Rent Shop Volunteer Join

Q. Who is Mr. Smarty Plants?

A: There are those who suspect Wildflower Center volunteers are the culpable and capable culprits. Yet, others think staff members play some, albeit small, role. You can torture us with your plant questions, but we will never reveal the Green Guru's secret identity.

Help us grow by giving to the Plant Database Fund or by becoming a member

Did you know you can access the Native Plant Information Network with your web-enabled smartphone?

Share

Ask Mr. Smarty Plants

Ask Mr. Smarty Plants is a free service provided by the staff and volunteers at the Lady Bird Johnson Wildflower Center.

Search Smarty Plants
See a list of all Smarty Plants questions

Please forgive us, but Mr. Smarty Plants has been overwhelmed by a flood of mail and must take a break for awhile to catch up. We hope to be accepting new questions again soon. Thank you!

Need help with plant identification, visit the plant identification page.

 
rate this answer
Not Yet Rated

Saturday - July 26, 2008

From: Pflugerville, TX
Region: Southwest
Topic: Grasses or Grass-like
Title: Is nimblewil (Muhlenbergia schreberi) a turf grass or a weed
Answered by: Nan Hampton and Mark Simmons

QUESTION:

Mr. SP, I have seen nimblewill (Muhlenbergia schreberi) both promoted as a turf grass and disparaged as an invasive pest. Do you have an opinion on this grass and whether/where/how it should be used?

ANSWER:

Muhlenbergia schreberi (nimblewill) is a beautiful grass, very fine and "featherlike". It tends to grow in areas which get some additional moisture (seep). We've often thought it would make an excellent lawn grass/ground cover, but it remains untested as to how it would stand up to foot traffic and mowing. Our experience with all the other native turfgrasses we're testing is that they all can form a great looking lawn depending on your aesthetic. I would guess that nimblewill would be fine as long as it is left relatively long (perhaps 6" since it has a decumbent growth form) and has little traffic.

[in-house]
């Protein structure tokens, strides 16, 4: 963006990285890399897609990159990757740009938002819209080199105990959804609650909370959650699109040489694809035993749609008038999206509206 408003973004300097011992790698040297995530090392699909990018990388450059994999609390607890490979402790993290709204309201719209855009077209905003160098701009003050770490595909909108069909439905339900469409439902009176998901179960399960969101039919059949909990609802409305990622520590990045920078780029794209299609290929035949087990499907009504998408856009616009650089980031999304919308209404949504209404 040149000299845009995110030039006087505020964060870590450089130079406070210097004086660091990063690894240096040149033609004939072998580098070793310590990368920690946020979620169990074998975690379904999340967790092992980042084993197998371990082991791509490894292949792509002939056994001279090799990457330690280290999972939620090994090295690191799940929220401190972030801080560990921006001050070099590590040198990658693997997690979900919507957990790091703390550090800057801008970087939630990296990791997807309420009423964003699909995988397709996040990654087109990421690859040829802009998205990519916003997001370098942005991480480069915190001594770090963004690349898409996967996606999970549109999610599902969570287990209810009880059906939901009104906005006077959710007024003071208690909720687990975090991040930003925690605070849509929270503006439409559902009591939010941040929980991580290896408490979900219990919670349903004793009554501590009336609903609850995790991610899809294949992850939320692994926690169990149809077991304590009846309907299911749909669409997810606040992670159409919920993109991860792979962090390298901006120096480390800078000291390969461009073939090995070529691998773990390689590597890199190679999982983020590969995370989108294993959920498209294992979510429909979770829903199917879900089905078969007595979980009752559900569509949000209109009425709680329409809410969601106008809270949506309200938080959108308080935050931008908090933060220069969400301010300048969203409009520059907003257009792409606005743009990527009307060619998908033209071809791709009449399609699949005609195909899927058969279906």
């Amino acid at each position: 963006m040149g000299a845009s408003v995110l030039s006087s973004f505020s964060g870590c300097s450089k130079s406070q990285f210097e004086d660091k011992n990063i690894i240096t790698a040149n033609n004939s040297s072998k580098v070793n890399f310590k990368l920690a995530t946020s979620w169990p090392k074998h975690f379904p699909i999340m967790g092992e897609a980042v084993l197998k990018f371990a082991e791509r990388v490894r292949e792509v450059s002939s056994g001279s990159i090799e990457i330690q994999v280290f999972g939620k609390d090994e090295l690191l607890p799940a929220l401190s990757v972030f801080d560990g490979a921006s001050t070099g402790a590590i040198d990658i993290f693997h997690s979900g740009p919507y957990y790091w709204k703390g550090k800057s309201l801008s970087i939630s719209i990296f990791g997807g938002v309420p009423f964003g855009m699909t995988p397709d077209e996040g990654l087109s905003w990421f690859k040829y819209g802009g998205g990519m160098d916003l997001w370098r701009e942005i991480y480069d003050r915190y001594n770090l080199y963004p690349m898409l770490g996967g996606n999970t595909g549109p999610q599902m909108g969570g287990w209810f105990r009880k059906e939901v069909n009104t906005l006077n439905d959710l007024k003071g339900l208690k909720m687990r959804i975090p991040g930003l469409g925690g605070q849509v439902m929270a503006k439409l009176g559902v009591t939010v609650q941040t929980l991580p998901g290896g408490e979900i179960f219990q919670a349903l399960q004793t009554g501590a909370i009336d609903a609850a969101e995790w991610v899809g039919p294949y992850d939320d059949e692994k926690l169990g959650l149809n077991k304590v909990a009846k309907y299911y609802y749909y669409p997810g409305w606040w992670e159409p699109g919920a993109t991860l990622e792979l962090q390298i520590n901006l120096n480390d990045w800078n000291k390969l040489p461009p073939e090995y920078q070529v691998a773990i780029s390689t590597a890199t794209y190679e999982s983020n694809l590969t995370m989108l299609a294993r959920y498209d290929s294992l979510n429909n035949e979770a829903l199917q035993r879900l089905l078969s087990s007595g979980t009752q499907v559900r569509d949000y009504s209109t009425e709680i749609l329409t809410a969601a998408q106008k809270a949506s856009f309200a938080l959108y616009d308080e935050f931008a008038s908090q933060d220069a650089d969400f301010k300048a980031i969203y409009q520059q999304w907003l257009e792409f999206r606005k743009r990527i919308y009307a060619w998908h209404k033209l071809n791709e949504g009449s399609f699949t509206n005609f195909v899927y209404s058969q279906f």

You may have read some of these already, but here are some other descriptions and/or opinions about nimblewill from:

Illinois Wildflowers

Virginia Tech Weed Identification Guide

Michigan State University


Muhlenbergia schreberi

 

 

More Grasses or Grass-like Questions

Grasses for sloped clay hillside in Ohio
October 16, 2008 - I have built a new home located on a hillside, our soil has a tremendous amount of clay in it. We have a sloped hillside that flows within 25 feet to the back door. The area is wooded and therefore ...
view the full question and answer

Native grasses for Gilmer TX
March 01, 2009 - I would like to get some native grasses growing on our farm that are good for wildlife - barnyard grass - sedges - smartweed - have read and heard that all I need to do is disc and fertilize - yes/no ...
view the full question and answer

Low Maintenance Grasses for Montgomery County, Texas
January 24, 2011 - I have to replace a dead lawn. Can you recommend a low maintenance, low water need grass seed for Spring, in Montgomery County, Texas
view the full question and answer

Container plants for Yakima WA
May 11, 2013 - My condo complex has purchased large, pottery pots for around our pool. I need to choose low maintenance plants. hopefully something that takes limited water, etc.
view the full question and answer

Plants to slow water runoff in Austin
April 16, 2011 - What native plants (rocky northwest Austin) will block water runoff? It seems as if something deep-rooted and densely growing would help. Grass comes to mind, but the area gets at best 2 or 3 hours of...
view the full question and answer

Support the Wildflower Center by Donating Online or Becoming a Member today.